The Rate Rise Debate
Judging by the reaction to this month’s Monetary Policy Committee (MPC) meeting at the Bank of England, you would be forgiven for thinking that a Bank Base Rate (BBR) rise at the next meeting in May is a foregone conclusion. The decision to hold rates at their 0.5% level – voted through by seven to two – has been viewed as merely an aperitif to the main course which will be delivered in just over a month’s time, when the Bank is expected to serve up, at the very least, a rise up to 0.75%.
Given the most recent inflation figures – a monthly drop between January and February of 0.3%, taking it down to 2.7% – it might well have been expected that MPC members would (on the whole) want to keep their powder dry for at least another month or so, in determining whether a rise was necessary. The fact that two members, Ian McCafferty and Michael Saunders, were not even willing to wait that long, perhaps tells its own story in terms of which way the wind is blowing. But, I hear you say, isn’t the Bank’s target for inflation 2%? And isn’t that move downwards a suggestion that further rate rises might not be necessary in terms of pushing it down further. After all, the move up to 0.5% in November could have been construed as having done the job, especially when you consider that the Bank also believes the post-Brexit rise in inflation has now, to a very large extent, blown itself out. There is, however, an underlying belief that those within the Bank of England – and recent public pronouncements from the Governor and other employees suggest this – are wanting to rise rates further in order to curb potentially large-scale inflationary pressures, such as wage inflation. Many have pointed out that unemployment – currently at a rate of 4.4% – is low, and you would have to go back to the 1970s to see it at similar levels, which is why there is the potential for significant pressure on wages which could increase considerably. Given this future, it might well want to argue further for interest rate increases now in order to curb this, which would certainly chime with the more forceful messages coming out of Threadneedle Street which appear to look far more in the direction of frequent, smaller rises. In that regard, the markets appear to be betting on a 25 basis points increase in May, with another potentially following before the end of 2018. We may even see two more during this calendar year, followed by a similar pattern in the years ahead, before we get up to that ‘new normal’ BBR of between 2-3%.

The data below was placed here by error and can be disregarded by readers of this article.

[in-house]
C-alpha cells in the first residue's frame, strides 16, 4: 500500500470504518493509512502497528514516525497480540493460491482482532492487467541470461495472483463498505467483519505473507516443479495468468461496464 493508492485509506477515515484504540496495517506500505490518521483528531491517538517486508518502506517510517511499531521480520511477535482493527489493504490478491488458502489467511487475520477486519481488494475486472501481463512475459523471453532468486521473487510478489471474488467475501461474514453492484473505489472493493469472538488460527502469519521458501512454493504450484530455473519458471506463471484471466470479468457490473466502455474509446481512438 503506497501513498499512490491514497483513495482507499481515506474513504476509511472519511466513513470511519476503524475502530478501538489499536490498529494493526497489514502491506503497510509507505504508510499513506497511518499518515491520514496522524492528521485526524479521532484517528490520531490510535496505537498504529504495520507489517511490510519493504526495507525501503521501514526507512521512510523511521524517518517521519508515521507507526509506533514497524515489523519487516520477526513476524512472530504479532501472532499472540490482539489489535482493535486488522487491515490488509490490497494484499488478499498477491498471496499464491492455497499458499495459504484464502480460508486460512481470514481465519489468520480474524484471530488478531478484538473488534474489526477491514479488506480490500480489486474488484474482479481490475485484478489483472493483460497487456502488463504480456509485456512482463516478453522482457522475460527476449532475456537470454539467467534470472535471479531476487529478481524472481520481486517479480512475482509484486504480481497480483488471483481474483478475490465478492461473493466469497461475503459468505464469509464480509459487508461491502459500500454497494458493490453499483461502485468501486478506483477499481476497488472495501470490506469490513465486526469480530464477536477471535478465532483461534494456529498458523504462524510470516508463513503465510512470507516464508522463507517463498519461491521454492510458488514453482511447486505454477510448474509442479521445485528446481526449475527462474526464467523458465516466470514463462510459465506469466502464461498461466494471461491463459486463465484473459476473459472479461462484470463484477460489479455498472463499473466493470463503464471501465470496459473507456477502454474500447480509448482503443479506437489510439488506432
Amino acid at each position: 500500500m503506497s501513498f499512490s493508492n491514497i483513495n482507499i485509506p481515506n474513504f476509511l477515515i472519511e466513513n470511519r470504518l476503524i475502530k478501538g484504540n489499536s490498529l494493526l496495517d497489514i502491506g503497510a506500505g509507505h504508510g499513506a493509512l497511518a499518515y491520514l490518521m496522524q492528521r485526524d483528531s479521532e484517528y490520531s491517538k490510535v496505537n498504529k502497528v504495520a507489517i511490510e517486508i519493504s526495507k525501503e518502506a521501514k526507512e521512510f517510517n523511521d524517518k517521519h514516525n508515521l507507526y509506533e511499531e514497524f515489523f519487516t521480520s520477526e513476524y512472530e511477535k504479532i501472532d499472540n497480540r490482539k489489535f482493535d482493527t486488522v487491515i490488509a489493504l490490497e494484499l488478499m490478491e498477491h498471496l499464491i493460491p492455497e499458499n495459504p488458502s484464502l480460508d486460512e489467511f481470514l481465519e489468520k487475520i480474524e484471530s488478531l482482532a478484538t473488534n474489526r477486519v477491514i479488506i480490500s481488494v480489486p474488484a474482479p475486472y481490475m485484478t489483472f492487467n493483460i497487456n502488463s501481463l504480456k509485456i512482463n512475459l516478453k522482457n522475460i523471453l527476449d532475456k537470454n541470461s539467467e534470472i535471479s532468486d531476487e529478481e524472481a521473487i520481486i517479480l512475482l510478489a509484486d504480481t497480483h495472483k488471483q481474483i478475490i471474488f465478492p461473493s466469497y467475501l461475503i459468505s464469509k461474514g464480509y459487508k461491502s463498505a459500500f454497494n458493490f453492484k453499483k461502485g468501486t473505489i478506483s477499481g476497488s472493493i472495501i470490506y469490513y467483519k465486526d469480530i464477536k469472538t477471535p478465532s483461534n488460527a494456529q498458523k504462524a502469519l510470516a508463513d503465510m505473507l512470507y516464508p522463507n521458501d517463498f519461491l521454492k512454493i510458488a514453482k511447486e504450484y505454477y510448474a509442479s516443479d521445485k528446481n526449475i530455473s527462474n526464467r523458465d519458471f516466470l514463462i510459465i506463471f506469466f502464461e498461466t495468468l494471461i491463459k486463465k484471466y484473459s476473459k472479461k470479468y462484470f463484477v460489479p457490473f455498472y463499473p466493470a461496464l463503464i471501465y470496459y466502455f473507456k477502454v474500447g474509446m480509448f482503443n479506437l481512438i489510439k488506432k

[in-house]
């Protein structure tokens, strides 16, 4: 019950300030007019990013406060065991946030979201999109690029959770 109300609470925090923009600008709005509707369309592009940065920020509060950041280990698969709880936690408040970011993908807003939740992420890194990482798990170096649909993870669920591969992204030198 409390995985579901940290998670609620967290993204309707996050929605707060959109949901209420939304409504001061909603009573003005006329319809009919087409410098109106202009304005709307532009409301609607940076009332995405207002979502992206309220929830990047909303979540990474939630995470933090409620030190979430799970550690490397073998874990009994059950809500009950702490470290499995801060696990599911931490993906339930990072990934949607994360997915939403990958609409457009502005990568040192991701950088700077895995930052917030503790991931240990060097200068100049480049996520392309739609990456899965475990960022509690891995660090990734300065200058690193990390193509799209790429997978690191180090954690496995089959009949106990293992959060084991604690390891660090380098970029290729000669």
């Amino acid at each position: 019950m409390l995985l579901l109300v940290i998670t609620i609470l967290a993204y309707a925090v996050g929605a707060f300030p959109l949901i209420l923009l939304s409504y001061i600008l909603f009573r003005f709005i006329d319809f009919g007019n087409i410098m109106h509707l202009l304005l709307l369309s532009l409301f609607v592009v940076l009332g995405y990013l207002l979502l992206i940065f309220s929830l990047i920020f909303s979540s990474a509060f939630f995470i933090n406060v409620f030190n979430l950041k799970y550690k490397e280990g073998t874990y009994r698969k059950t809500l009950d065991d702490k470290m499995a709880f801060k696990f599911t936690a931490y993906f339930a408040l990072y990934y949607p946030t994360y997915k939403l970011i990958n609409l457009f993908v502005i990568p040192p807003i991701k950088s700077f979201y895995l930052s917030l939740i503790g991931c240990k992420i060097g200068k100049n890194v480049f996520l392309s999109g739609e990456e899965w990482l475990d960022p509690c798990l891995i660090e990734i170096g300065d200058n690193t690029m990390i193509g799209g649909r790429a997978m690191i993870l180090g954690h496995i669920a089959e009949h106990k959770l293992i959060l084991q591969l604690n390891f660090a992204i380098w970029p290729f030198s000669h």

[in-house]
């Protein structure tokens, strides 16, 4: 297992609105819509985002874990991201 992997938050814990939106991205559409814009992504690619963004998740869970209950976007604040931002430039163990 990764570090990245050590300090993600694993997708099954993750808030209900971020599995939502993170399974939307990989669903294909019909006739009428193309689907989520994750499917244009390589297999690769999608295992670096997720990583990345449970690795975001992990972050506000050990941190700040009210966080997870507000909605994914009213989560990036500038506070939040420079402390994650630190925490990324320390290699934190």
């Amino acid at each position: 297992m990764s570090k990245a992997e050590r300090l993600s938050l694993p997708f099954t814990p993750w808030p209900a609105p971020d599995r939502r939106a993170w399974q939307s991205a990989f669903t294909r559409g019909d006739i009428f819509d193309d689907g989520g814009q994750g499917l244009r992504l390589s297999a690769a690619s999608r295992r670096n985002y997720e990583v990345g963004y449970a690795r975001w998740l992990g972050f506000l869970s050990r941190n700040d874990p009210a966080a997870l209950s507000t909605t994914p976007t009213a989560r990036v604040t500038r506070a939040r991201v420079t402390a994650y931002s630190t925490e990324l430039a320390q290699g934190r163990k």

In view of the seemingly imminent base rate movement you should definitely speak to a Start broker today to review your mortgage arrangements. There is still time to secure some very competitive rates before any rises take effect.
Your home may be repossessed if you do not keep up repayments on your mortgage.